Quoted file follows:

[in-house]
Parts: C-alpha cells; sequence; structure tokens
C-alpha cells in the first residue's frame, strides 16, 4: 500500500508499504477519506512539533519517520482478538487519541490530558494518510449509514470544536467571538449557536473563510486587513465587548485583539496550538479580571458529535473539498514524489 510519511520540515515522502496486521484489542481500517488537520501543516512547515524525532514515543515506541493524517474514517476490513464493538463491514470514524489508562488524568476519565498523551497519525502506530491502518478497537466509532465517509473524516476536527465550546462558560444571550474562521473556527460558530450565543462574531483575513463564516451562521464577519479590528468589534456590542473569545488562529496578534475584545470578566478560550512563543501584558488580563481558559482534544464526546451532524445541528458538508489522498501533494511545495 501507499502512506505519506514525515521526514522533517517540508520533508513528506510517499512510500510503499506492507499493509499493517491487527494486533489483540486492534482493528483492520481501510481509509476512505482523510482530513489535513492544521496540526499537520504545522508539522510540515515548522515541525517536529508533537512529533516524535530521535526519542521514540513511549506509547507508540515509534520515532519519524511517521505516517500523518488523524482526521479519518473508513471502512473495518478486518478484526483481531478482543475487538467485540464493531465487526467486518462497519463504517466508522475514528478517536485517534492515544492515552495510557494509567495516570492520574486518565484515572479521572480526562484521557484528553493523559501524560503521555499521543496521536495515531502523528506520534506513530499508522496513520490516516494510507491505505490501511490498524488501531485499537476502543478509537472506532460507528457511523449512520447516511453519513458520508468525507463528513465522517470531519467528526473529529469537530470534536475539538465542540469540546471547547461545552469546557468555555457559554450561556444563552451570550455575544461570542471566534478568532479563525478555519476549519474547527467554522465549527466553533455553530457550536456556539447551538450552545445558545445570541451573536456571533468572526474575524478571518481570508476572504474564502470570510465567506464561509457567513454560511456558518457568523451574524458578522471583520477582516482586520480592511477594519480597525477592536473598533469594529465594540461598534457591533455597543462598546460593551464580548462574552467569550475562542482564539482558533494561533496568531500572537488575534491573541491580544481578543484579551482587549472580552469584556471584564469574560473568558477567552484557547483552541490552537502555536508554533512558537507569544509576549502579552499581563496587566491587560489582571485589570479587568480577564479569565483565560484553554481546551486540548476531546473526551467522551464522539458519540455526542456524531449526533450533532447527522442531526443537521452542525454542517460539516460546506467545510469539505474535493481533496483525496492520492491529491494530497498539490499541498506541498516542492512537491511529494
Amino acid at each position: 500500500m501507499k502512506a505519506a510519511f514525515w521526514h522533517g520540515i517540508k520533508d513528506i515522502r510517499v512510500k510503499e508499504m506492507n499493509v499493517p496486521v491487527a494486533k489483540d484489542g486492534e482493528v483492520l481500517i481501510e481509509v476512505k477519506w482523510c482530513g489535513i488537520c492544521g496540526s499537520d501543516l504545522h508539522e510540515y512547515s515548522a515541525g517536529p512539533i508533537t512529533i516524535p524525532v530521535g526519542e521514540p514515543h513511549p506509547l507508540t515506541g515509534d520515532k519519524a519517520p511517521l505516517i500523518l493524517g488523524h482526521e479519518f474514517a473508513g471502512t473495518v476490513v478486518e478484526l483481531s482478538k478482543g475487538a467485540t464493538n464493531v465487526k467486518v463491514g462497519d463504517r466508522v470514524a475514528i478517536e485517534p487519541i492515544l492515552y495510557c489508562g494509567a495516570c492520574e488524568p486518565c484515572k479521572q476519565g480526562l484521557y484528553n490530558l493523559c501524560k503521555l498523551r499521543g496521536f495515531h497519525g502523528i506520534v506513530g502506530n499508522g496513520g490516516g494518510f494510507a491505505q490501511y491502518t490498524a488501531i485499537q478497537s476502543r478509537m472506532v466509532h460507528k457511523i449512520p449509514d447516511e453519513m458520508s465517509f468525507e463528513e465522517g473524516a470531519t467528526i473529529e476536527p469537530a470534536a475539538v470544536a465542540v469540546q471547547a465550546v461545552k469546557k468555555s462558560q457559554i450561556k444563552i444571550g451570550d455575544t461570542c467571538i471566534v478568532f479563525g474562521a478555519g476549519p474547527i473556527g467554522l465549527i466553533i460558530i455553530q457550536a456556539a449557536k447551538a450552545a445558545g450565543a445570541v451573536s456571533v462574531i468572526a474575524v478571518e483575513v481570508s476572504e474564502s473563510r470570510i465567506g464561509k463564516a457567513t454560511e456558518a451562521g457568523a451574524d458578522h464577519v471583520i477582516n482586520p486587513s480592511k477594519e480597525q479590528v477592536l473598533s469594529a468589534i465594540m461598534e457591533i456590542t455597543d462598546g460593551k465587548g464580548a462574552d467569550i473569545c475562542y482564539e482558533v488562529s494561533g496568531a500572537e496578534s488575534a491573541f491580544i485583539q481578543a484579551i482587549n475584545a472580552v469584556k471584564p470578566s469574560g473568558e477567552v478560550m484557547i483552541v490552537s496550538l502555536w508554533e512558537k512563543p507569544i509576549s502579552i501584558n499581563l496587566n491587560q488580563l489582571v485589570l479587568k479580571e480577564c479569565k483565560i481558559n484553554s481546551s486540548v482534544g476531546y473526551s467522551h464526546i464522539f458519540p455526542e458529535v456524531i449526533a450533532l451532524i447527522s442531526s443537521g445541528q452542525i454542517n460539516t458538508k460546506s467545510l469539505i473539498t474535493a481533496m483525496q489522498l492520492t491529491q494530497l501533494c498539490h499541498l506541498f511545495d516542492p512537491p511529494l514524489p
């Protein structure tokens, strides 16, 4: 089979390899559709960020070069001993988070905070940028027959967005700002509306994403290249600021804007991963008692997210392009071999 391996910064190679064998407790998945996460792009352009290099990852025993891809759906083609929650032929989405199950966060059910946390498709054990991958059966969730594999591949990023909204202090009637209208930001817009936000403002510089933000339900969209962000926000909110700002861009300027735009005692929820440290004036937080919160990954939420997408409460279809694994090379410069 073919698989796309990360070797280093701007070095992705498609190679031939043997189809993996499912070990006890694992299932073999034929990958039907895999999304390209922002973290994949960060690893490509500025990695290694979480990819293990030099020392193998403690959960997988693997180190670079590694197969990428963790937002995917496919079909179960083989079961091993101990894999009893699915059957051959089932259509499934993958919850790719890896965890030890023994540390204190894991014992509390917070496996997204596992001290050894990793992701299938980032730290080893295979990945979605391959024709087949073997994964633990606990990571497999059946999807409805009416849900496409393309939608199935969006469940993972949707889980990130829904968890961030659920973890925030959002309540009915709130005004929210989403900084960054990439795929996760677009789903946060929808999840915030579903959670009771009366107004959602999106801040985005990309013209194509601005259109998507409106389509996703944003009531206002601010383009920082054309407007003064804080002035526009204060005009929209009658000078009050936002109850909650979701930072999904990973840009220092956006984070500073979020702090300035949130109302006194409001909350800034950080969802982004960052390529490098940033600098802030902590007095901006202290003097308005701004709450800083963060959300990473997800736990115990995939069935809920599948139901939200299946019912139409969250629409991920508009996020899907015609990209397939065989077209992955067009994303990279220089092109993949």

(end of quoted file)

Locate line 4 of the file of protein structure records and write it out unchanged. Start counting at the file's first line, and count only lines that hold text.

Amino acid at each position: 500500500m501507499k502512506a505519506a510519511f514525515w521526514h522533517g520540515i517540508k520533508d513528506i515522502r510517499v512510500k510503499e508499504m506492507n499493509v499493517p496486521v491487527a494486533k489483540d484489542g486492534e482493528v483492520l481500517i481501510e481509509v476512505k477519506w482523510c482530513g489535513i488537520c492544521g496540526s499537520d501543516l504545522h508539522e510540515y512547515s515548522a515541525g517536529p512539533i508533537t512529533i516524535p524525532v530521535g526519542e521514540p514515543h513511549p506509547l507508540t515506541g515509534d520515532k519519524a519517520p511517521l505516517i500523518l493524517g488523524h482526521e479519518f474514517a473508513g471502512t473495518v476490513v478486518e478484526l483481531s482478538k478482543g475487538a467485540t464493538n464493531v465487526k467486518v463491514g462497519d463504517r466508522v470514524a475514528i478517536e485517534p487519541i492515544l492515552y495510557c489508562g494509567a495516570c492520574e488524568p486518565c484515572k479521572q476519565g480526562l484521557y484528553n490530558l493523559c501524560k503521555l498523551r499521543g496521536f495515531h497519525g502523528i506520534v506513530g502506530n499508522g496513520g490516516g494518510f494510507a491505505q490501511y491502518t490498524a488501531i485499537q478497537s476502543r478509537m472506532v466509532h460507528k457511523i449512520p449509514d447516511e453519513m458520508s465517509f468525507e463528513e465522517g473524516a470531519t467528526i473529529e476536527p469537530a470534536a475539538v470544536a465542540v469540546q471547547a465550546v461545552k469546557k468555555s462558560q457559554i450561556k444563552i444571550g451570550d455575544t461570542c467571538i471566534v478568532f479563525g474562521a478555519g476549519p474547527i473556527g467554522l465549527i466553533i460558530i455553530q457550536a456556539a449557536k447551538a450552545a445558545g450565543a445570541v451573536s456571533v462574531i468572526a474575524v478571518e483575513v481570508s476572504e474564502s473563510r470570510i465567506g464561509k463564516a457567513t454560511e456558518a451562521g457568523a451574524d458578522h464577519v471583520i477582516n482586520p486587513s480592511k477594519e480597525q479590528v477592536l473598533s469594529a468589534i465594540m461598534e457591533i456590542t455597543d462598546g460593551k465587548g464580548a462574552d467569550i473569545c475562542y482564539e482558533v488562529s494561533g496568531a500572537e496578534s488575534a491573541f491580544i485583539q481578543a484579551i482587549n475584545a472580552v469584556k471584564p470578566s469574560g473568558e477567552v478560550m484557547i483552541v490552537s496550538l502555536w508554533e512558537k512563543p507569544i509576549s502579552i501584558n499581563l496587566n491587560q488580563l489582571v485589570l479587568k479580571e480577564c479569565k483565560i481558559n484553554s481546551s486540548v482534544g476531546y473526551s467522551h464526546i464522539f458519540p455526542e458529535v456524531i449526533a450533532l451532524i447527522s442531526s443537521g445541528q452542525i454542517n460539516t458538508k460546506s467545510l469539505i473539498t474535493a481533496m483525496q489522498l492520492t491529491q494530497l501533494c498539490h499541498l506541498f511545495d516542492p512537491p511529494l514524489p